5 US towns seeking energy independence with renewable resources
You may have gotten your fill of the phrase “energy independence” with last year’s election: both parties and presidential candidates touted the idea repeatedly. It’s a compelling concept… it’s also contentious. For some, energy independence means harvesting solar, wind, and geothermal power; for others, it’s the motivation behind “Drill, baby, drill!” Either way, it’s a challenging goal at the national level.
At the local level, though, energy independence may be realistic… and numerous communities around the United States are exploring available renewable resources, and the technology necessary to harness them. Here’s just a handful of towns creating models for clean energy production… and good old fashioned self-reliance.
- San Jose, California: You’d probably expect Silicon Valley to lead the way on cutting-edge energy technology, and San Jose‘s trying not to disappoint. Yesterday, the city council gave the city manager the authority to negotiate the terms of “an organics-to energy bio-gas facility.”
- Greensburg, Kansas: While this little town that’s attempting to rebuild itself as a “model green town” after a disastrous tornado doesn’t use the phrase “energy independence” much, the Kiowa County Community Wind Farm, slated to open in November ’09, “will provide enough power to meet all the energy needs for the town in the foreseeable future.”
- Rock Port, Missouri: Small is beautiful when it comes to energy independence, and the town of Rock Port, Missouri (population 1,400) has become the first community in the nation completely powered by wind.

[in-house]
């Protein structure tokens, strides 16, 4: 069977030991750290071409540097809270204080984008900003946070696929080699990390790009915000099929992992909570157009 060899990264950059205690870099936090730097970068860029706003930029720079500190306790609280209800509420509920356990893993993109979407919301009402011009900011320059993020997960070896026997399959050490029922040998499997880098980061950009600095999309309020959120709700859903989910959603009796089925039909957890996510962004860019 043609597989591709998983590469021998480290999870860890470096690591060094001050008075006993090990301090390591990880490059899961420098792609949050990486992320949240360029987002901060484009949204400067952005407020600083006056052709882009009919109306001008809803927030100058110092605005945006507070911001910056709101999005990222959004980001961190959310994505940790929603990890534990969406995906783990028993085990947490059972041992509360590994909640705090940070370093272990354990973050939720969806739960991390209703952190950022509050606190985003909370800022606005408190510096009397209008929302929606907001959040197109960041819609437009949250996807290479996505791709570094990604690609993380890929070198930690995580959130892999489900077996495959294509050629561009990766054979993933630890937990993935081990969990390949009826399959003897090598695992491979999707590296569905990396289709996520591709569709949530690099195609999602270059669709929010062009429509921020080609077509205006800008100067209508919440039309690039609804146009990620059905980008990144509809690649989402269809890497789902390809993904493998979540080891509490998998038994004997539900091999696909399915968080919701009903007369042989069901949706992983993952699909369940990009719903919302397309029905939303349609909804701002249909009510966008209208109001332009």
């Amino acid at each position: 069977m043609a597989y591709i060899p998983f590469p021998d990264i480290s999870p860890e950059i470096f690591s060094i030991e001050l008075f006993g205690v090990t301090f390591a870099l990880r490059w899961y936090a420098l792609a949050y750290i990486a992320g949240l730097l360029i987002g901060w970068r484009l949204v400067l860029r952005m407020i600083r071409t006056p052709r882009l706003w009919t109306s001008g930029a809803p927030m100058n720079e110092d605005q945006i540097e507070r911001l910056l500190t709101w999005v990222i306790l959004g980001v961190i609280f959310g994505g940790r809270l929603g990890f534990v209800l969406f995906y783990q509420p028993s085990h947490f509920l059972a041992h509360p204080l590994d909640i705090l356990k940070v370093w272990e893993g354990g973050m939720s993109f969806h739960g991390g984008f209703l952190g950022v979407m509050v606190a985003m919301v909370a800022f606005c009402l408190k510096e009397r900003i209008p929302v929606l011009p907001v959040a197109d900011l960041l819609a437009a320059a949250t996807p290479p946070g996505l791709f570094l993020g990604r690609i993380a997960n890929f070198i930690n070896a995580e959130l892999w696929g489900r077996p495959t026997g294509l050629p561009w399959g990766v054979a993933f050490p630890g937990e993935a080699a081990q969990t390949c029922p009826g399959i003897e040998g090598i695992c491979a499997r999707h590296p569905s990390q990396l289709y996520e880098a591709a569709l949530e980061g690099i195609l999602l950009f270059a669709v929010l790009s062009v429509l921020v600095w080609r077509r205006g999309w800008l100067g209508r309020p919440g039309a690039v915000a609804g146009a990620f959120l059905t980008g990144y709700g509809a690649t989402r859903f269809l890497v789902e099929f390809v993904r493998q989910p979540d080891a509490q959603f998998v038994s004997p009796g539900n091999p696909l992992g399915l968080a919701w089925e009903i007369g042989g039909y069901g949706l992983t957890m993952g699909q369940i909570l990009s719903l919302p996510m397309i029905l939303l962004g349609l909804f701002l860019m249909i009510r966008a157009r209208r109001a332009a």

- Reynolds, Indiana: Another small (population 540) Midwestern town, Reynolds was chosen as the community to execute the state government’s “Biotown USA” experiment. The plan: power the town on a range of locally-available biomass, including cow poop.
- Warrenton, Virginia: Like San Jose, Warrenton, a suburb of Washington, DC, is taking the “trash into treasure” approach. Mayor George Fitch has spearheaded an effort to build a “biorefinery,” and reduce the town’s greenhouse gas emissions by 25% by 2015.
Of course, this list doesn’t include any of many ecovillages around the country and world dedicated to living lightly and with self-reliance…
We know there are many more green communities striving for energy independence that we’ve missed. If you know of one, share its story in the comments…